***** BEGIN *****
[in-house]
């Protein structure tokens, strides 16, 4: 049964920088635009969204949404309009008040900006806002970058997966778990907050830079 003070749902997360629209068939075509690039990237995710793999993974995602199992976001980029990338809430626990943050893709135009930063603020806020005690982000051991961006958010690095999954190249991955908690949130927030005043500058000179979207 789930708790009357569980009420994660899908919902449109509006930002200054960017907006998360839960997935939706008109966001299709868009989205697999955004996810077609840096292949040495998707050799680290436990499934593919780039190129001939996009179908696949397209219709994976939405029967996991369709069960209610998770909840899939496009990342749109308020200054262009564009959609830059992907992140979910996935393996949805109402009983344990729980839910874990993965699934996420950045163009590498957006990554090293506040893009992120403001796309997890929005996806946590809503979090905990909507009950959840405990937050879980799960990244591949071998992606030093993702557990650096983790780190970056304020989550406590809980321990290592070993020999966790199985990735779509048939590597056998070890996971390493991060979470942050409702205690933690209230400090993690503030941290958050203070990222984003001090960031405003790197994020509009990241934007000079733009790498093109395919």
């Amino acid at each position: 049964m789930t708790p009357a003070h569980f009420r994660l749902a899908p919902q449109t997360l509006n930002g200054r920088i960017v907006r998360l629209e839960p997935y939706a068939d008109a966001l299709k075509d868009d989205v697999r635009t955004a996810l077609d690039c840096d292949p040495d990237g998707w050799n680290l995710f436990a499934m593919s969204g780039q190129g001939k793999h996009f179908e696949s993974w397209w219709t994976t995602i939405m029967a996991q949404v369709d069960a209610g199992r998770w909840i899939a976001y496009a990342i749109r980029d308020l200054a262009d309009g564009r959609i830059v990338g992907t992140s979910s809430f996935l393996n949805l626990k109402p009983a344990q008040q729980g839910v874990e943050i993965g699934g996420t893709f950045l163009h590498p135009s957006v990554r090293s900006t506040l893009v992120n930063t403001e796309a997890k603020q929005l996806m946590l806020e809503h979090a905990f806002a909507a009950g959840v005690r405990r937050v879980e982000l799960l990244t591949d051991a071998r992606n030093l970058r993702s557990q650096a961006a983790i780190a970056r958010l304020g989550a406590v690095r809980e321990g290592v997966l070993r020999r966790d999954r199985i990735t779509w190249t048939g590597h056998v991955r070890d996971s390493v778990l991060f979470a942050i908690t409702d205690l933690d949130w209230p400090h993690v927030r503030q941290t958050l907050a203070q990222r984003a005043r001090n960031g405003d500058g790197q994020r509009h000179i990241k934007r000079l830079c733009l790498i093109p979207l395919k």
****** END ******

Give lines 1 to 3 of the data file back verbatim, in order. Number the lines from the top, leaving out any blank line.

[in-house]
């Protein structure tokens, strides 16, 4: 049964920088635009969204949404309009008040900006806002970058997966778990907050830079 003070749902997360629209068939075509690039990237995710793999993974995602199992976001980029990338809430626990943050893709135009930063603020806020005690982000051991961006958010690095999954190249991955908690949130927030005043500058000179979207 789930708790009357569980009420994660899908919902449109509006930002200054960017907006998360839960997935939706008109966001299709868009989205697999955004996810077609840096292949040495998707050799680290436990499934593919780039190129001939996009179908696949397209219709994976939405029967996991369709069960209610998770909840899939496009990342749109308020200054262009564009959609830059992907992140979910996935393996949805109402009983344990729980839910874990993965699934996420950045163009590498957006990554090293506040893009992120403001796309997890929005996806946590809503979090905990909507009950959840405990937050879980799960990244591949071998992606030093993702557990650096983790780190970056304020989550406590809980321990290592070993020999966790199985990735779509048939590597056998070890996971390493991060979470942050409702205690933690209230400090993690503030941290958050203070990222984003001090960031405003790197994020509009990241934007000079733009790498093109395919």
């Amino acid at each position: 049964m789930t708790p009357a003070h569980f009420r994660l749902a899908p919902q449109t997360l509006n930002g200054r920088i960017v907006r998360l629209e839960p997935y939706a068939d008109a966001l299709k075509d868009d989205v697999r635009t955004a996810l077609d690039c840096d292949p040495d990237g998707w050799n680290l995710f436990a499934m593919s969204g780039q190129g001939k793999h996009f179908e696949s993974w397209w219709t994976t995602i939405m029967a996991q949404v369709d069960a209610g199992r998770w909840i899939a976001y496009a990342i749109r980029d308020l200054a262009d309009g564009r959609i830059v990338g992907t992140s979910s809430f996935l393996n949805l626990k109402p009983a344990q008040q729980g839910v874990e943050i993965g699934g996420t893709f950045l163009h590498p135009s957006v990554r090293s900006t506040l893009v992120n930063t403001e796309a997890k603020q929005l996806m946590l806020e809503h979090a905990f806002a909507a009950g959840v005690r405990r937050v879980e982000l799960l990244t591949d051991a071998r992606n030093l970058r993702s557990q650096a961006a983790i780190a970056r958010l304020g989550a406590v690095r809980e321990g290592v997966l070993r020999r966790d999954r199985i990735t779509w190249t048939g590597h056998v991955r070890d996971s390493v778990l991060f979470a942050i908690t409702d205690l933690d949130w209230p400090h993690v927030r503030q941290t958050l907050a203070q990222r984003a005043r001090n960031g405003d500058g790197q994020r509009h000179i990241k934007r000079l830079c733009l790498i093109p979207l395919k």